How to Read an Engineer's Elevation Pole

Lower numbers in elevation readings indicates higher elevations.
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Things You'll Need

  • Grade rod
  • Builder's level

An engineer's elevation pole, better known as a grade rod, has large marks indicating feet and inches, making it easy to read from a distance. You can also extend them for taking readings at elevations much lower than where the builder's level is set. The task of finding elevations is relative in nature, which means that a reading at one elevation only has significance when compared to the reading at another location. You have to subtract the numbers to determine how much one elevation differs from the other.

    Sight the grade rod in with the scope of a builder's level. Rotate the eyepiece to improve the focus.

    Take note of the first red number below the scope's crosshairs. That number represents feet.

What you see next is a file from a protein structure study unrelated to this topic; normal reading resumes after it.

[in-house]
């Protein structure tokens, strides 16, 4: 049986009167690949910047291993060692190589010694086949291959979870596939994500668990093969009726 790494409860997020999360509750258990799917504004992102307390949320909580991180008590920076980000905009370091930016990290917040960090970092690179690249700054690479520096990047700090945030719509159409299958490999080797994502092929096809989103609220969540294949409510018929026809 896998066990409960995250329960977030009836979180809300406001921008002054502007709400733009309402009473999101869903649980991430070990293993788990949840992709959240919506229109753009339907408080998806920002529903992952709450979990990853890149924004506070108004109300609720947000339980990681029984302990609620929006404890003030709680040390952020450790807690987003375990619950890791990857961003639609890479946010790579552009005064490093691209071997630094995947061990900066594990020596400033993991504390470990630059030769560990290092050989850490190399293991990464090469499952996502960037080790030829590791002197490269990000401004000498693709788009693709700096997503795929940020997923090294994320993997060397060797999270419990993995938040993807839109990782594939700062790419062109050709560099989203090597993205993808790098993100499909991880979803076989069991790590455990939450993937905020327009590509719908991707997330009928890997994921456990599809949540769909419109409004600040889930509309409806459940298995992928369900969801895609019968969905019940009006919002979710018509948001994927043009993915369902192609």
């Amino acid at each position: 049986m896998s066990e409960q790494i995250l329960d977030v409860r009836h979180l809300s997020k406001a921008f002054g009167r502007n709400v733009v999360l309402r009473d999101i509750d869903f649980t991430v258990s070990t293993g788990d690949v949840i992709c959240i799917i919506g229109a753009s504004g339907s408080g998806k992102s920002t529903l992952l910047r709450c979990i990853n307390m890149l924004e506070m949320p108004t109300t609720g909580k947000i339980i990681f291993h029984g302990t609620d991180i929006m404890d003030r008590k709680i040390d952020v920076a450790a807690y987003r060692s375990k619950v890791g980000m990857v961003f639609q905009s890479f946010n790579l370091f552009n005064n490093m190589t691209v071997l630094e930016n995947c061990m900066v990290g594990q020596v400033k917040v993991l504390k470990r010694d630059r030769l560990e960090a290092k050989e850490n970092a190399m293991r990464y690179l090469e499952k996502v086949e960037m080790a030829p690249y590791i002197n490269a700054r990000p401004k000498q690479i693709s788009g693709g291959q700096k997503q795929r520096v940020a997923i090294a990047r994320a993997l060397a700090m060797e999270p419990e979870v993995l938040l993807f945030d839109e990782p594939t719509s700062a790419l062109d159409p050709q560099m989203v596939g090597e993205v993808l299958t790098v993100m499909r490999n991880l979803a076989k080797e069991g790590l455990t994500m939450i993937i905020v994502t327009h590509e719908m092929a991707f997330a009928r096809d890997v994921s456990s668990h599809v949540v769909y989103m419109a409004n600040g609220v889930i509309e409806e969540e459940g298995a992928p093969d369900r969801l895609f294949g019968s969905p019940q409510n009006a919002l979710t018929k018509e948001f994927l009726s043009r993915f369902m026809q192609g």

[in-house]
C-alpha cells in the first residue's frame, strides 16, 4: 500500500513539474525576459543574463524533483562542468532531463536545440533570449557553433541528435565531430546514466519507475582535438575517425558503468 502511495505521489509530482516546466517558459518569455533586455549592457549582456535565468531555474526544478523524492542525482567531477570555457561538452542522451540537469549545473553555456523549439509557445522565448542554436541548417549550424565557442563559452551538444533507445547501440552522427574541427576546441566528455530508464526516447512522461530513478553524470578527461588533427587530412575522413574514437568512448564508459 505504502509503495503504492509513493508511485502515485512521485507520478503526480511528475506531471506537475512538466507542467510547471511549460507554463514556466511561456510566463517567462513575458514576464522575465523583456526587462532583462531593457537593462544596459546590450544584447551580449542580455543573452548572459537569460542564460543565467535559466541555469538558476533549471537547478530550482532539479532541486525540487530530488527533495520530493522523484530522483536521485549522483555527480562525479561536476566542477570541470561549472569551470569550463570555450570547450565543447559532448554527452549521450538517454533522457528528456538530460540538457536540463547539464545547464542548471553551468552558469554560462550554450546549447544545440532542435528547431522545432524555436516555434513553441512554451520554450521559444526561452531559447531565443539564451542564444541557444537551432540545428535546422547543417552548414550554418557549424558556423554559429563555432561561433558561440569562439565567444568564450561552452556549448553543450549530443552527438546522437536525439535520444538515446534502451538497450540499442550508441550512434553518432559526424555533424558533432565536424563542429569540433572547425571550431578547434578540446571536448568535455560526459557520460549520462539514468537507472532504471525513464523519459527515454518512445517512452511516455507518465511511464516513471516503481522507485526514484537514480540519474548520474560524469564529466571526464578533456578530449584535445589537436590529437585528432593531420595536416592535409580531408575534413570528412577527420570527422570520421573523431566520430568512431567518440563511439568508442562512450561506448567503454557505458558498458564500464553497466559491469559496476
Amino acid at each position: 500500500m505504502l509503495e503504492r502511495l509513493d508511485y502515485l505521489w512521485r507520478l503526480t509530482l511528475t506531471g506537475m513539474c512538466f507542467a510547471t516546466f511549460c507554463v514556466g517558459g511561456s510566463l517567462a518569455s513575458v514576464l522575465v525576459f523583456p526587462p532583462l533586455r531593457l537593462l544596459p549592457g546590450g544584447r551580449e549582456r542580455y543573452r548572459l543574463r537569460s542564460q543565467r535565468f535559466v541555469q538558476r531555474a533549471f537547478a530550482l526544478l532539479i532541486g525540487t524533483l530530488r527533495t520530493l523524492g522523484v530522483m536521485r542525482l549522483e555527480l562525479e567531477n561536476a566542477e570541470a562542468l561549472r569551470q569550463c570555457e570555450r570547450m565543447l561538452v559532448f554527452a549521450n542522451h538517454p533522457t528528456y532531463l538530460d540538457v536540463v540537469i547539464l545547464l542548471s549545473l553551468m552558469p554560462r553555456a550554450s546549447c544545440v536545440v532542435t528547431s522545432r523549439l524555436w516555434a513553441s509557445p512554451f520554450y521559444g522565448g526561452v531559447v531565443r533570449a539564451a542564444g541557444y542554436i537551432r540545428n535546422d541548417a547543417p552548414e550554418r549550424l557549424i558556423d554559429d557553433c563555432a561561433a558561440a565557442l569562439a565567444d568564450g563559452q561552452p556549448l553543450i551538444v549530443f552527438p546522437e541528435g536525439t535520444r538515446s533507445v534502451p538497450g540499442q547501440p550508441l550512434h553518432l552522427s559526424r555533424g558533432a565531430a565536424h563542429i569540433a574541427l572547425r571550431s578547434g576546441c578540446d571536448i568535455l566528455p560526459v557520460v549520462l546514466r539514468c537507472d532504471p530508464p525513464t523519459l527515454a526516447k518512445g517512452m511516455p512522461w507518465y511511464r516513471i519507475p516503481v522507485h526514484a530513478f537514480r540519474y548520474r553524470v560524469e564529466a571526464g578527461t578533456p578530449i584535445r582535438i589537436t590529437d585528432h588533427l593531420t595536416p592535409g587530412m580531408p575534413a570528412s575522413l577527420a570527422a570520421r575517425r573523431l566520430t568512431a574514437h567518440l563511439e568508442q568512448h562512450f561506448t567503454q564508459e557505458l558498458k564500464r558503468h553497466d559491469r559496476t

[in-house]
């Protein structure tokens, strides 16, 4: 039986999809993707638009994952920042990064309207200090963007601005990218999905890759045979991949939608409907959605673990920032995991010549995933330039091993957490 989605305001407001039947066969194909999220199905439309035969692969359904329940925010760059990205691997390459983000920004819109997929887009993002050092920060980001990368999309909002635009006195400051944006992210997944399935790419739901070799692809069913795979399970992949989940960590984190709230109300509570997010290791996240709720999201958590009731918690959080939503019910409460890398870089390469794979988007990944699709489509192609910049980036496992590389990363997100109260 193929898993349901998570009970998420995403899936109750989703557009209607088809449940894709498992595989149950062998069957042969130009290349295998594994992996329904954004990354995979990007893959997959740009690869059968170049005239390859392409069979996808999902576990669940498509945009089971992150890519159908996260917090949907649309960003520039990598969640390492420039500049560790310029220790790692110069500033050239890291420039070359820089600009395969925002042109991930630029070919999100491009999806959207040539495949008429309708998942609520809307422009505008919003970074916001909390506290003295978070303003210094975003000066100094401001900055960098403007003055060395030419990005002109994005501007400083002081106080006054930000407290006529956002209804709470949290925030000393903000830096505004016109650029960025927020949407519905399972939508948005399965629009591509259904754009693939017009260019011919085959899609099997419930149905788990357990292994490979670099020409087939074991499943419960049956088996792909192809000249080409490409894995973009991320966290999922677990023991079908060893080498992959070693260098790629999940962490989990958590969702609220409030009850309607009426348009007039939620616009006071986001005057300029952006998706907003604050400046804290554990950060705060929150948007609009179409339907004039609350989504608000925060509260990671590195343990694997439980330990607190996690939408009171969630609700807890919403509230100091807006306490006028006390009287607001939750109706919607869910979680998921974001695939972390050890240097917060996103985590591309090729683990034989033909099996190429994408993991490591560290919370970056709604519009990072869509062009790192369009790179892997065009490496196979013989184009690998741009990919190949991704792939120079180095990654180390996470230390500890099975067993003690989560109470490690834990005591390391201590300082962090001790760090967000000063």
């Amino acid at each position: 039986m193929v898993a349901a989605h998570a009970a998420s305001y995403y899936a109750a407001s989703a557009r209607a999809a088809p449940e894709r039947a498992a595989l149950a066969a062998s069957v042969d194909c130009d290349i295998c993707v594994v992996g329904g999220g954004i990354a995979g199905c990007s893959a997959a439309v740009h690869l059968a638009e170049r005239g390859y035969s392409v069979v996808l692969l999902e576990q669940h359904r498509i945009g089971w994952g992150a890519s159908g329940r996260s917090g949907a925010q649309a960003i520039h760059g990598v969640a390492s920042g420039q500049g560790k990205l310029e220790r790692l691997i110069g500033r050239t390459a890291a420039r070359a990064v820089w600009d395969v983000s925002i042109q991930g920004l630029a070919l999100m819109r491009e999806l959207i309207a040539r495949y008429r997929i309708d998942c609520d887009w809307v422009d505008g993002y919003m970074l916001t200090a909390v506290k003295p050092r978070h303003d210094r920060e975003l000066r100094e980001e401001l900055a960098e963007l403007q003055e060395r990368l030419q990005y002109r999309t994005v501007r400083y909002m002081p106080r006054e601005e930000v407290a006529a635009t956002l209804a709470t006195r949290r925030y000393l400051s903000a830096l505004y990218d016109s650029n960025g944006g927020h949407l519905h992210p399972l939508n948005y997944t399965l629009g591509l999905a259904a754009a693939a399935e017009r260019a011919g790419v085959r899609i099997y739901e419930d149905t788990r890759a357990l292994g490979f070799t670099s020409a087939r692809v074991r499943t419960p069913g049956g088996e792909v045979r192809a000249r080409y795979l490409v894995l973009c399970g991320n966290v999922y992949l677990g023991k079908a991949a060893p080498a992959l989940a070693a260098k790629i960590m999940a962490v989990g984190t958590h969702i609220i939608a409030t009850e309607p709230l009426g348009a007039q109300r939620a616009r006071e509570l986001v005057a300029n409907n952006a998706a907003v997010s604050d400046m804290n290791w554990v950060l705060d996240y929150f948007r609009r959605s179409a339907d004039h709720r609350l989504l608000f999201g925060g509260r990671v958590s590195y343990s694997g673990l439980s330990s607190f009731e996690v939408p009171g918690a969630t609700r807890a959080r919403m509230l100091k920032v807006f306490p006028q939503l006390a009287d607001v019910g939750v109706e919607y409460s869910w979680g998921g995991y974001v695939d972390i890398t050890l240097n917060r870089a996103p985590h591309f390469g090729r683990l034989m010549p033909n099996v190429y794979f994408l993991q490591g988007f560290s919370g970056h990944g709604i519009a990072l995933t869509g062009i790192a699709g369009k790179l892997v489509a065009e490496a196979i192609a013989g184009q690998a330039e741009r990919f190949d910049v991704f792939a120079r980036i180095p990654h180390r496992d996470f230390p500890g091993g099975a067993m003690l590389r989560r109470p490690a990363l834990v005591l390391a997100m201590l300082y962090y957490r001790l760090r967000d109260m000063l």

Find the first black number below the scope's crosshairs. The black numbers indicate inches.

    Count the number of short marks between the crosshairs and the inch mark, including the mark where the crosshairs are at. Multiply that by 1/4 to find quarter inches. For example, if there are three short marks above the 5-inch mark, the number of inches would be 5 3/4.

    Sight the grade rod in at another location, and read the number of feet and inches as before.

    Subtract the smaller number from the larger. The difference is the change in elevation from the location where you first sighted the rod. If the first number was greater than the second, the first elevation is the lower of the two.